We’re playing the Trans Tent at Nottinghamshire Pride from around 1:30pm tomorrow (Saturday). In a sense, this is our first “festival” gig. We’ll be debuting a new song during our half-hour set, and will have some multi-coloured copies of our second zine.
If you can make it, there’s a whole load of other exciting things happening in the Trans Tent during the Saturday afternoon. Recreation Nottingham have put together a brilliant line-up with some of the best trans and queer performers in the country. Poetry, cabaret, comedy and rock…it’s all here.
We’ve created a Facebook event page for our set.
…and the full timetable for the afternoon is available below!
12:00 (Pride opens)
Lashings of Ginger Beer Time (1st set)
Dr Carmilla (1st set)
Lashings of Ginger Beer Time (2nd set)
Lashings of Ginger Beer Time (3rd set)
We’re playing Robbin’s Well for the second time in as many weeks this coming Wednesday, at an event run by student promoters Resound. We’ll be playing alongside Subject To Change, Gunmen of the Apocalypse, Coast Is Clear and Instinct By Default.
The night kicks off at 7:30pm and entry is free! What’s not to like?
There’s an event page here for Facebook users.
Then at the end of July we’ve been invited to play the trans area at Nottinghamshire Pride (no, really!) We don’t have many details on this one as yet, so watch the live page for updates.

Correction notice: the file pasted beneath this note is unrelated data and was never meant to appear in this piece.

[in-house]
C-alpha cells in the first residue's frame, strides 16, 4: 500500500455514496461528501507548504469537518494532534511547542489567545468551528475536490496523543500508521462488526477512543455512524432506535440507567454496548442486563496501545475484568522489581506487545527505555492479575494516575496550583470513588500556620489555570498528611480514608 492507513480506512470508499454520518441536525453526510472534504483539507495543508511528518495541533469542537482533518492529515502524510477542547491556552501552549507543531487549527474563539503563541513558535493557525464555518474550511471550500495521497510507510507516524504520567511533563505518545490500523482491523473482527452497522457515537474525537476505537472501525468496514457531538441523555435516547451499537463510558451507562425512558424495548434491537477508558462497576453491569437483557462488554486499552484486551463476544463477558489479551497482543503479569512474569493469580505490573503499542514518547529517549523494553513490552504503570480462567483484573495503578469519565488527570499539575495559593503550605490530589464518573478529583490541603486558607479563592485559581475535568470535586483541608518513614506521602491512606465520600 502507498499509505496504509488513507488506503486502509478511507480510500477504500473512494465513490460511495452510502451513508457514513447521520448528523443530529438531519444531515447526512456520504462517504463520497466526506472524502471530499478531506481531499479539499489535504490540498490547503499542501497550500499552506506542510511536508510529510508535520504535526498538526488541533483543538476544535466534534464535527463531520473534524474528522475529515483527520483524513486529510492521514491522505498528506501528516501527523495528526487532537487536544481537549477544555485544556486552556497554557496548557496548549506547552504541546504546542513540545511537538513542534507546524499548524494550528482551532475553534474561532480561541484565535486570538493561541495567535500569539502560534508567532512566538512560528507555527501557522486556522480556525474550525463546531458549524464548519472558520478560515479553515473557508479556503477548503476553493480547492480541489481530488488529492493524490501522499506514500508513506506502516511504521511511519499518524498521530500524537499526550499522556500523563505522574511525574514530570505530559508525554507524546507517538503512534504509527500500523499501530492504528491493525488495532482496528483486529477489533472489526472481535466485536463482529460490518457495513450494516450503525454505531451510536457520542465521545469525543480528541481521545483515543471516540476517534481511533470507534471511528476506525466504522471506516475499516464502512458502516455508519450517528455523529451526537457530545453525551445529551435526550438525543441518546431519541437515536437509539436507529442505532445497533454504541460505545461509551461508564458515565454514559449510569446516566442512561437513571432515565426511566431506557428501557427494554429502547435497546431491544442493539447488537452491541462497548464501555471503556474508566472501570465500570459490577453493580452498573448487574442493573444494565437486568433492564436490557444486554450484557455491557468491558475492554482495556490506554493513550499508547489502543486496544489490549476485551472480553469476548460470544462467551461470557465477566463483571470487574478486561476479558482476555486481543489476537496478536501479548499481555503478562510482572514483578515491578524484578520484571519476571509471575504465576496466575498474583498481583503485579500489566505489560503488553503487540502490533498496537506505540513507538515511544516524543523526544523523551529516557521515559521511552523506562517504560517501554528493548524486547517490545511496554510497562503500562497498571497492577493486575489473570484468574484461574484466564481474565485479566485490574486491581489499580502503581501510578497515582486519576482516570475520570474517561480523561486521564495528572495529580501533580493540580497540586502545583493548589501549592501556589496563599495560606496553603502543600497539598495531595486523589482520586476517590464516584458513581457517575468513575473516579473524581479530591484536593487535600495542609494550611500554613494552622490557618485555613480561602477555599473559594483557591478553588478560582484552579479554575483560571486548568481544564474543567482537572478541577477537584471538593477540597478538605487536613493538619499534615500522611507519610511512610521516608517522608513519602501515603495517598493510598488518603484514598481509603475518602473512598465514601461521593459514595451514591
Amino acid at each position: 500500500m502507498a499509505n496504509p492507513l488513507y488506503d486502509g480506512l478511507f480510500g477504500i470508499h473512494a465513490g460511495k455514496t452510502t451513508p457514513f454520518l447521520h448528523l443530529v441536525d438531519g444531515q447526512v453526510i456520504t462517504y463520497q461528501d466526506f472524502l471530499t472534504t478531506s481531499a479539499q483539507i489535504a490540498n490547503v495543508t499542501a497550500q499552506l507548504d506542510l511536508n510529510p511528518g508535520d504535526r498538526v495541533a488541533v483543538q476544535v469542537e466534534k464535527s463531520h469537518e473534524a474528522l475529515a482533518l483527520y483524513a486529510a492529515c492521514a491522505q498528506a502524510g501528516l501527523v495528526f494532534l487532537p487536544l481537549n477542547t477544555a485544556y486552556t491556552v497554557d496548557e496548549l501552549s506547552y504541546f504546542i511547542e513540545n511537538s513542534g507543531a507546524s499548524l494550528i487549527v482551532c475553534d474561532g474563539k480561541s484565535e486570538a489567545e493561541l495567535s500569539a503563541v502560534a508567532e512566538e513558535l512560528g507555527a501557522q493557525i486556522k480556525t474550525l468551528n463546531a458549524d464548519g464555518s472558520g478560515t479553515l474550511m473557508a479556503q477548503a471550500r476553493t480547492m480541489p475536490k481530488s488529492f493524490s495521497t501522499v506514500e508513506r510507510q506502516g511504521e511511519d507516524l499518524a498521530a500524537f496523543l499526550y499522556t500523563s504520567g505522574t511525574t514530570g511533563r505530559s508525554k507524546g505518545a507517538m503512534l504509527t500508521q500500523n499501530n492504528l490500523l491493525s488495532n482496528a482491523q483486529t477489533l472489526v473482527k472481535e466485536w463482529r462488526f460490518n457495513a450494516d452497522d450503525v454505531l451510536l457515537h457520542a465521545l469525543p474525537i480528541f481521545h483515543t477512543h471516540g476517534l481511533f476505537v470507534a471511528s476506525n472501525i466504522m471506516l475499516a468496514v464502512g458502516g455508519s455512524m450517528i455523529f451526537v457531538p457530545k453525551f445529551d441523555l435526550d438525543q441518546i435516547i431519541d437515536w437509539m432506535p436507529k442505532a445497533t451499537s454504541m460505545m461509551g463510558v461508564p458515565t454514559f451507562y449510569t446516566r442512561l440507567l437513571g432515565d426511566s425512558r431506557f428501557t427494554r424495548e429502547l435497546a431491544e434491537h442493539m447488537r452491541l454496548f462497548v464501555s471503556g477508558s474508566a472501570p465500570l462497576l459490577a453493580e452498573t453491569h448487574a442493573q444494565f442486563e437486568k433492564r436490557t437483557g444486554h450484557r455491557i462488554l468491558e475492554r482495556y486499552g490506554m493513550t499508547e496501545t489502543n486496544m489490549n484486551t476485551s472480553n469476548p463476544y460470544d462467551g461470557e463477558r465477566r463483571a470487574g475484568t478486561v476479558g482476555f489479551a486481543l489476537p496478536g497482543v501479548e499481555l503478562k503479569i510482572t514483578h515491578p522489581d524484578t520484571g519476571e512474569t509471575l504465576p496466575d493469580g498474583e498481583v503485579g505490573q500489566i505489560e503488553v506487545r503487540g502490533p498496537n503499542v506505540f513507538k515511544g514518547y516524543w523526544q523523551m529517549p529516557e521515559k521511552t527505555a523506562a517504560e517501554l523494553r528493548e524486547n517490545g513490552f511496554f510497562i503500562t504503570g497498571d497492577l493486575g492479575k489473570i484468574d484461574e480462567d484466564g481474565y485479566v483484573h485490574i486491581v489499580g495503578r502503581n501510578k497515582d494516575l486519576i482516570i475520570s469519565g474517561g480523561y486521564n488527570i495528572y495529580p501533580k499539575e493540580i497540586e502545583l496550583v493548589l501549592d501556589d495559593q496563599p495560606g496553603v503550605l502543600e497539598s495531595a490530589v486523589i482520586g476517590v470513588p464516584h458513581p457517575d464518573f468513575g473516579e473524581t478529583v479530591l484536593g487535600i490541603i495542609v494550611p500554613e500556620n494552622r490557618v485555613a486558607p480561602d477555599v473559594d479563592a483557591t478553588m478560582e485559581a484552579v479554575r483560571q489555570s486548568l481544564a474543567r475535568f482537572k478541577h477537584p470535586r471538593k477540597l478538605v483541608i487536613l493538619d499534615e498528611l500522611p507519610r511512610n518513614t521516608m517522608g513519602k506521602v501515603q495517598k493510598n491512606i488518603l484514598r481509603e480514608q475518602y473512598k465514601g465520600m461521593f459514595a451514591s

We’re playing the basement of Robbin’s Well again tomorrow, alongside the awesome Mongolian Death Worm, We Are A Communist and Matt Shillito. It’s been organised by Dan and Freja of Communist.
We leaped onto the bill for this one at the last minute for various personal reasons…but better a late announcement than no announcement!
There is a Facebook event page here.
We’ve unfortunately had to pull out of “Moulin Rage” in Cambridge, due to important personal commitments that have come up in the last few days.
Very sorry to anyone who hoped to see us play there! If it’s any consolation, we’re hoping to pick up some more Midlands gigs in the next couple of months.
Moreover, if you happen to live in or near Cambridge you should totally go to the event anyway, because it’s for a good cause and has a fantastic line-up! Full information can be found in the following places:
What a night!
Tuesday’s set at the Royal Vauxhall Tavern was without a doubt the best gig we’ve ever played. Until now we’ve enjoyed providing some increasingly raucous performances, but we’d not quite managed to tap into that sound that we get in the practice room, when it all comes together and sounds like it’s meant to, like it does in our heads.
On Tuesday we managed it and then some. Sure, we’re still pretty rough and ready, but that’s the point. I felt my voice and my bass lock in with Kirsty’s vicious riffs and Snowy’s inventive drumming, as we shared our joy and anger with an utterly receptive audience. We also debuted a new backdrop flag and a new cover: Manic Street Preachers’ Repeat, a perfect song for the Jubilee.
We couldn’t ask for a more warm and welcoming crowd than at Wotever. A massive “thank you” to everyone who came!
Of course, our set was just the start of the night!